Salix pedicellaris (Bog Willow)
|Also known as:
|sun; wet; bogs, fens, swamps, peatlands, floating mats
|April - June
|1 to 5 feet
|Wetland Indicator Status:
|GP: OBL MW: OBL NCNE: OBL
|MN county distribution (click map to enlarge):
|National distribution (click map to enlarge):
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Male and female flowers are on separate plants (dioecious) in spike-like clusters (catkins) at the tips of short branchlets along 1 year old branches, emerging with the leaves. Male catkins are cylindric, less than 1 inch long, the flowers densely to somewhat loosely packed, each flower with 2 yellow-tipped stamens, the stamen stalk (filament) sometimes hairy on the lower half.
Female catkins are up to 1½ inches long, the flowers loosely arranged on the spike, bulbous at the base with a long beak, hairless, green to red, and on slender stalks 2.1 to 3.2 mm long. At the base of each male and female flower stalk is a tiny, yellowish to pinkish, scale-like bract sparsely covered with straight or crinkly hairs on the tip end.
Leaves and stems:
Leaves are alternate, ¾ to 2¼ inches long, to ¾ inch wide, 2 to 4.5 times as long as wide, narrowly oblong-elliptic, mostly widest near the middle, rounded to pointed at the tip, wedge-shaped to somewhat rounded at the base, toothless, the edges sometimes rolled under (revolute). Leaf-like appendages at the base of the leaf stalk (stipules) are absent or obscure.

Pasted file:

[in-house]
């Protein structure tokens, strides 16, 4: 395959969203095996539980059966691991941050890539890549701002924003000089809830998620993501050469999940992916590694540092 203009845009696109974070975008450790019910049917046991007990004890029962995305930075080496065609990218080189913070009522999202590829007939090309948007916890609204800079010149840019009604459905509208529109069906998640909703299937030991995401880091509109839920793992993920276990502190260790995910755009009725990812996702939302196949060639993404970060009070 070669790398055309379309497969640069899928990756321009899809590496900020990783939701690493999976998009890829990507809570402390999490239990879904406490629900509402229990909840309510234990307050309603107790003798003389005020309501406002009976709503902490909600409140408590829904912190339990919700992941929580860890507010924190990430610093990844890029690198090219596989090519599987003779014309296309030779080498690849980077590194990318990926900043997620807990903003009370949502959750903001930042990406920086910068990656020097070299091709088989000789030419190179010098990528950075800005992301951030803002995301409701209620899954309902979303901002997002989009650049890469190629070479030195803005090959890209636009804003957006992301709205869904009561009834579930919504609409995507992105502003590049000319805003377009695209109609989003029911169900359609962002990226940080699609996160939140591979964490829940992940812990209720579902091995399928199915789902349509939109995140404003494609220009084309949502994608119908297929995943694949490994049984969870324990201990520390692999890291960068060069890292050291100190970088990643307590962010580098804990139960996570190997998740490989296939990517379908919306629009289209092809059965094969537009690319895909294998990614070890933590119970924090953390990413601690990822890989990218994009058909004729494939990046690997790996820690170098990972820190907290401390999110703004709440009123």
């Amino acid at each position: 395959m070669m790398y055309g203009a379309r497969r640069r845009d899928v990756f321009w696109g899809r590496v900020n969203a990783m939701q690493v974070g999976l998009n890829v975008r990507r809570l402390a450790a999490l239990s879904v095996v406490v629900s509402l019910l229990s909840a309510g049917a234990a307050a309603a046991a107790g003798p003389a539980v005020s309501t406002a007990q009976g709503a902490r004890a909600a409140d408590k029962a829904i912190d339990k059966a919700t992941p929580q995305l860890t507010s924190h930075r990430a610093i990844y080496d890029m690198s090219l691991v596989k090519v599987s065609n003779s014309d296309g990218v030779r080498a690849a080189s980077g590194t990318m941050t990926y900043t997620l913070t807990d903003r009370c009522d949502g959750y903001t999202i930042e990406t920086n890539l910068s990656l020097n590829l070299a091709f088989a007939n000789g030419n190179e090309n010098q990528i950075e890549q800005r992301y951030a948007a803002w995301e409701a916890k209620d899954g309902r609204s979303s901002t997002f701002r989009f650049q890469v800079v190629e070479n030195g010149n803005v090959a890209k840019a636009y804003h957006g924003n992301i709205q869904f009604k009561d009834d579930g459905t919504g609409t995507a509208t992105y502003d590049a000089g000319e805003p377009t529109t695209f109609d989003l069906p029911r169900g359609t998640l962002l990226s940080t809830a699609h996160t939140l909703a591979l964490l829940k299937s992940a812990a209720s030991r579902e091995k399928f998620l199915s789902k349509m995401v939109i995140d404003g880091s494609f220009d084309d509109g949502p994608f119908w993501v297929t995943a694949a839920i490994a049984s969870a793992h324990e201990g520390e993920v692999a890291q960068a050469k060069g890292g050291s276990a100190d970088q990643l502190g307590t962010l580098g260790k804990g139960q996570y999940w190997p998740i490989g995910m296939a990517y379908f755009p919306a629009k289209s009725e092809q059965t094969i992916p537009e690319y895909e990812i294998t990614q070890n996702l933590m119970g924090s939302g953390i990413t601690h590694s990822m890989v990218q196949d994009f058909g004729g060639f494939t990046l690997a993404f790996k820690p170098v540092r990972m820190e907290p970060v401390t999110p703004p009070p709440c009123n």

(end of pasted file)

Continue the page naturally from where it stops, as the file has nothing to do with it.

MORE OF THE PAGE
The upper surface is dull green to blue-green, the lower whitish with a waxy coating. New leaves are yellowish to reddish, hairless to sparsely silky hairy soon becoming hairless. A network of veins is fairly distinct. New branchlets are mostly hairless, yellowish to brown, becoming brown to red-brown the second year. Stems are few-branched, slender with smooth to slightly rough gray bark. Small, loose colonies may form by a process known as layering, where a branch that touches the ground takes root and forms a new plant, detaching itself from the parent plant.
The spike elongates some as fruit matures, the fruit loosely arranged. Fruit is a hairless capsule 3 to 8 mm long, reddish when mature, somewhat pear-shaped to narrowly conical with a straight beak. The capsule splits into two halves when mature, releasing the cottony seed.
There are over 20 species of Willows in Minnesota; Bog Willow is a common species of cold bogs, fens, swamps and peatlands. It is one of the more distinctive willows and not likely to be mistaken for any of the others. It is relatively short (usually about 3 feet tall) and few-branched with toothless and hairless leaves that are whitish with a waxy bloom on the lower surface. Stipules are absent or obscure. The female flowers and fruits are commonly red and stand out against the green leaves.
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Photos by Peter M. Dziuk taken in Anoka and Pine counties.
Have you seen this plant in Minnesota, or have any other comments about it?